Business
'Super' banana to face first human trial
Publish Date: Jun 16, 2014
'Super' banana to face first human trial
While the modified banana looks the same on the outside, inside the flesh is more orange than a cream colour.
  • mail
  • img
newvision

A super-enriched banana genetically engineered to improve the lives of millions of people in Africa will soon have its first human trial, which will test its effect on vitamin A levels, Australian researchers said Monday.

The project plans to have the special banana varieties -- enriched with alpha and beta carotene which the body converts to vitamin A -- growing in Uganda by 2020.

The bananas are now being sent to the United States, and it is expected that the six-week trial measuring how well they lift vitamin A levels in humans will begin soon.

"Good science can make a massive difference here by enriching staple crops such as Ugandan bananas with pro-vitamin A and providing poor and subsistence-farming populations with nutritionally rewarding food," said project leader Professor James Dale.

The Queensland University of Technology (QUT) project, backed by the Bill and Melinda Gates Foundation, hopes to see conclusive results by year end.

"We know our science will work," Professor Dale said.

"We made all the constructs, the genes that went into bananas, and put them into bananas here at QUT."

Dale said the Highland or East African cooking banana was a staple food in East Africa, but had low levels of micro-nutrients, particularly pro-vitamin A and iron.

"The consequences of vitamin A deficiency are dire with 650,000-700,000 children world-wide dying ... each year and at least another 300,000 going blind," he said.

Researchers decided that enriching the staple food was the best way to help ease the problem.

While the modified banana looks the same on the outside, inside the flesh is more orange than a cream colour, but Dale said he did not expect this to be a problem.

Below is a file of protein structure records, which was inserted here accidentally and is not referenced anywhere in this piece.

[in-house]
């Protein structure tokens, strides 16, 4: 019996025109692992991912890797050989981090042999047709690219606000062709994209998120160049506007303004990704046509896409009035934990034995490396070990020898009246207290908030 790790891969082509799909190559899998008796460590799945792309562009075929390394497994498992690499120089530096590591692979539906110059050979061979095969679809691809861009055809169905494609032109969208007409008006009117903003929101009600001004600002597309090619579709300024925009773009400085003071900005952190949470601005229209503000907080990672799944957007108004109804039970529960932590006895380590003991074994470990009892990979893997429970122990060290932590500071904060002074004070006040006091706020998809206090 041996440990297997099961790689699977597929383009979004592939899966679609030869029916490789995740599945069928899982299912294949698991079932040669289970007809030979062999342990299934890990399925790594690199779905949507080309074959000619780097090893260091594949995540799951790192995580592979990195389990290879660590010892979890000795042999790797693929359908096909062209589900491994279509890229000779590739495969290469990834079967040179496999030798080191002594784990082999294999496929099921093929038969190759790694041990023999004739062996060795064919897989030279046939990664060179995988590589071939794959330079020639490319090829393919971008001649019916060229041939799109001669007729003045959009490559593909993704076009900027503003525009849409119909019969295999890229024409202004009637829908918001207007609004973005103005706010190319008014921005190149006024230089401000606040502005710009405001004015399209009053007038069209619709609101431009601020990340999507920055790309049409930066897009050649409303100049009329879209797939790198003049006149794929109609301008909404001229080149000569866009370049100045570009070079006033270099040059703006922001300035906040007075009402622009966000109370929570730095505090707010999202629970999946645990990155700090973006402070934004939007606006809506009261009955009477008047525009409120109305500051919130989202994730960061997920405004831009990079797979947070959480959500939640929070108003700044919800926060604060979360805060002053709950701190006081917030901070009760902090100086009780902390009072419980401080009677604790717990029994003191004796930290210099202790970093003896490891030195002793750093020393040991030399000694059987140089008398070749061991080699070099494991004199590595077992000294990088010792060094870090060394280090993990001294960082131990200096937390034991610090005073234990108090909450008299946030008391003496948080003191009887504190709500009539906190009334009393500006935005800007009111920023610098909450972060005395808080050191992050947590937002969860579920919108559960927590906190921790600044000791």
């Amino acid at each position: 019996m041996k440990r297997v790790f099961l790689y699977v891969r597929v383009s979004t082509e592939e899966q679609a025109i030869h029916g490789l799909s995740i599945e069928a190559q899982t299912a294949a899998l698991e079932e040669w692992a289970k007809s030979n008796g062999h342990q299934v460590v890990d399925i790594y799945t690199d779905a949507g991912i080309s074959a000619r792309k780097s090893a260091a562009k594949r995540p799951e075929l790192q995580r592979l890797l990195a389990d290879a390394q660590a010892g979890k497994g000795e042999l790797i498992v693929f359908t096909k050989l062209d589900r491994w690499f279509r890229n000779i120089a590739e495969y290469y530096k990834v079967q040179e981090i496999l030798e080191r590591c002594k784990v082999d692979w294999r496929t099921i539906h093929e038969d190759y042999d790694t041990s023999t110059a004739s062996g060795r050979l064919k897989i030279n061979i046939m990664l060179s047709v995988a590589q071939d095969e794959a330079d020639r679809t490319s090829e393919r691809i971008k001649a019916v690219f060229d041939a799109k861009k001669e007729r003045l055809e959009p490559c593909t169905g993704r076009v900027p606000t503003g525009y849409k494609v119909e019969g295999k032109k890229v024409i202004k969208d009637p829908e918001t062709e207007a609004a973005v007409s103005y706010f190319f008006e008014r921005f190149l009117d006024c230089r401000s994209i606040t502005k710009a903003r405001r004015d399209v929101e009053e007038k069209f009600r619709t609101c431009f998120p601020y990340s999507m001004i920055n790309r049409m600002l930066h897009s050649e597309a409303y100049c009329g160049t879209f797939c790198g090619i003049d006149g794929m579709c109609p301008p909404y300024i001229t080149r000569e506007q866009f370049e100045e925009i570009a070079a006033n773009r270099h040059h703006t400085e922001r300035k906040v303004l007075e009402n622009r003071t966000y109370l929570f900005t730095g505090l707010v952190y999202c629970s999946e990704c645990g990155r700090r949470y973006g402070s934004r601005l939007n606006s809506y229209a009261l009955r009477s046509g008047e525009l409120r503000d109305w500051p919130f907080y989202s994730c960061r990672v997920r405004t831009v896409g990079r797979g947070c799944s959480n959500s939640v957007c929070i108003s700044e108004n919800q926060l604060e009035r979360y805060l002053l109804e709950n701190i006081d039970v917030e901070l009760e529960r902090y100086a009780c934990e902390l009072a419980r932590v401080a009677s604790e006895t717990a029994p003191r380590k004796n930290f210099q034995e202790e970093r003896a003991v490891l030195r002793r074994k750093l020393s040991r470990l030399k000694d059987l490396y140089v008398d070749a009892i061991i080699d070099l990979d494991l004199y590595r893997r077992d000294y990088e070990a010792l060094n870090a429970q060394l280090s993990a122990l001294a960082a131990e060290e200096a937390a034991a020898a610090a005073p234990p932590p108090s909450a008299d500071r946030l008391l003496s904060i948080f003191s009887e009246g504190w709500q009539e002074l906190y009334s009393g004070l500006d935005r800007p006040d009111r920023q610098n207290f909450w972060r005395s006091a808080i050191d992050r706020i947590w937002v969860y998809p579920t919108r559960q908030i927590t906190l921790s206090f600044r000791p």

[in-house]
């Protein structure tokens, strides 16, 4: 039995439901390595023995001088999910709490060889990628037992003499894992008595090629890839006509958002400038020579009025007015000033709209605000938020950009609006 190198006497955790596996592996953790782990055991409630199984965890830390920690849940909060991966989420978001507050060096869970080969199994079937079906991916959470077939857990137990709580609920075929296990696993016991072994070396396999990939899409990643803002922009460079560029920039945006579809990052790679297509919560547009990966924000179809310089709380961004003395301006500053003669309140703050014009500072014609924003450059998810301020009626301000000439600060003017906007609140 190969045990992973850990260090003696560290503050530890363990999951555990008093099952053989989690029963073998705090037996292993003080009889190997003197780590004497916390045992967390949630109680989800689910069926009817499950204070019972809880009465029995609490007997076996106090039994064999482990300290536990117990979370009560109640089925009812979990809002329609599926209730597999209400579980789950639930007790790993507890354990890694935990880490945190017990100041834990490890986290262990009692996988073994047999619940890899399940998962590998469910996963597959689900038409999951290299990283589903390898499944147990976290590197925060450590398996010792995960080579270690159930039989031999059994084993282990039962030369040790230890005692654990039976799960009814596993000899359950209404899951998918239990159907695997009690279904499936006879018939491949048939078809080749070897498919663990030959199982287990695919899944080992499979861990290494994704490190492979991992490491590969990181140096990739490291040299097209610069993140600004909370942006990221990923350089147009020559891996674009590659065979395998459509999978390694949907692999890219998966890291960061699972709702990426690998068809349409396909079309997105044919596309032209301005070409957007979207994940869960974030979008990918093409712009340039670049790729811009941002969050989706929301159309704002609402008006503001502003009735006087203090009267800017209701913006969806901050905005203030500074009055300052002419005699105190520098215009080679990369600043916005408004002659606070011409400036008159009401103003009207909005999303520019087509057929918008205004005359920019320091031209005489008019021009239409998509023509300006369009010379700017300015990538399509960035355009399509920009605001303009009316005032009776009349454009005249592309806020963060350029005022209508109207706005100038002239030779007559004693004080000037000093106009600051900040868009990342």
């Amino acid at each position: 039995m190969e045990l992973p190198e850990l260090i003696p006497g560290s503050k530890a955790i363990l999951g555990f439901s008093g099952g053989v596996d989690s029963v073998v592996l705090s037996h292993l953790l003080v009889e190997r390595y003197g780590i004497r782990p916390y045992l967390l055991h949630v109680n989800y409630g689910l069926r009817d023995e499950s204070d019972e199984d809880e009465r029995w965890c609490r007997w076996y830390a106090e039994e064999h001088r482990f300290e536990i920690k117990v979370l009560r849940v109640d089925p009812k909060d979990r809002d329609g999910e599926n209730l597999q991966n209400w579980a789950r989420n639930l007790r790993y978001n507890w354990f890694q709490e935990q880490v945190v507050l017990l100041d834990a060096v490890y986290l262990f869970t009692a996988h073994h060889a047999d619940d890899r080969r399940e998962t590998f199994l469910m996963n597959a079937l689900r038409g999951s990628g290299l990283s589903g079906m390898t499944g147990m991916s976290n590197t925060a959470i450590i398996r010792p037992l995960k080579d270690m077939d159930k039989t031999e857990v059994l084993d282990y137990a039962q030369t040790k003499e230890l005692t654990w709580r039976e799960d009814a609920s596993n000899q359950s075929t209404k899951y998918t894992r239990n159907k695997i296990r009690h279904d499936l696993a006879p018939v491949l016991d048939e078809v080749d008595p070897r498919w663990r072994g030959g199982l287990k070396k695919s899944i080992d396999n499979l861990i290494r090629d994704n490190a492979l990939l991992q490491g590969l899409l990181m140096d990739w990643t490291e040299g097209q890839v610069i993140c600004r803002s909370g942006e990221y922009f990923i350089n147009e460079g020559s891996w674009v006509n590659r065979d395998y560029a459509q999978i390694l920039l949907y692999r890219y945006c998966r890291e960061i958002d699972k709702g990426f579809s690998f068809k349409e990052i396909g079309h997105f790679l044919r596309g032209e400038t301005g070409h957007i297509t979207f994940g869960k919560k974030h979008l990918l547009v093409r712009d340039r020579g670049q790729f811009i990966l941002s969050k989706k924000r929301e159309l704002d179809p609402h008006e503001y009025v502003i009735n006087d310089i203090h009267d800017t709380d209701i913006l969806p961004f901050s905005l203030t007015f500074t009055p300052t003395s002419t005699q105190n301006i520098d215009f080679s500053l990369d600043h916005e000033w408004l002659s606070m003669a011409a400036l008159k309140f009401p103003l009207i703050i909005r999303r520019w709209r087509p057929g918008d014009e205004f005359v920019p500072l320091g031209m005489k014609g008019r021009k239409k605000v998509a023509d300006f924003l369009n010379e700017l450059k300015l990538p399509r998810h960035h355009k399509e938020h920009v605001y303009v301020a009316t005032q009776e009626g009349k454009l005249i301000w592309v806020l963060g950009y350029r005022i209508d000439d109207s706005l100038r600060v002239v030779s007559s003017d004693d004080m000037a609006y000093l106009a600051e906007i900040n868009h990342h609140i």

He said once the genetically modified bananas were approved for commercial cultivation in Uganda, the same technology could potentially be expanded to crops in other countries -- including Rwanda, parts of the Democratic Republic of Congo, Kenya and Tanzania.

"In West Africa farmers grow plantain bananas and the same technology could easily be transferred to that variety as well," he said.

AFP

Related stories

Kawanda develops wilt resistant banana varieties

Banana factory to reduce importation of wheat

Presidential banana project suspended

The statements, comments, or opinions expressed through the use of New Vision Online are those of their respective authors, who are solely responsible for them, and do not necessarily represent the views held by the staff and management of New Vision Online.

New Vision Online reserves the right to moderate, publish or delete a post without warning or consultation with the author.Find out why we moderate comments. For any questions please contact digital@newvision.co.ug

  • mail
  • img
blog comments powered by Disqus
Also In This Section
Ugandan workers less educated, poorly paid
MOST working Ugandans are only educated up to secondary level, work for 10 years, six days a week and earn at least sh403 per hour according to a wages survey...
Leaders for regional global business forum
THE Dubai Chamber of Commerce has invited 500 government and corporate officials to a forum that highlights key initiatives, which drive Africa’s promising economic future...
What it takes to keep a family business afloat
The family has been the beginning of many successful businesses world over. Global brands like Walmart, Samsung, Fiat and BMW grew from small family companies to become billion-dollar empires....
Declining tea prices blamed on poor quality green leaf
Tea farmers across the country have been asked to pick only the recommended green tea leaves so as to curb the decline of international tea prices....
More work still needed on Tororo-Pakwach railway line
Rift Valley Railways (RVR), the firm that has rail services concessionaire in Uganda and Kenya, says more work needs to be done for the Tororo-Pakwach railway to be fully operational....
Bunyoro advised to grow more coffee
Bunyoro Kitara Diocese Bishop, Nathan Kyamanywa has urged people in the sub-region to grow more coffee if they are to improve their household incomes and live better lives....
Should bride price be made optional?
Yes
No
Can't Say
follow us
subscribe to our news letter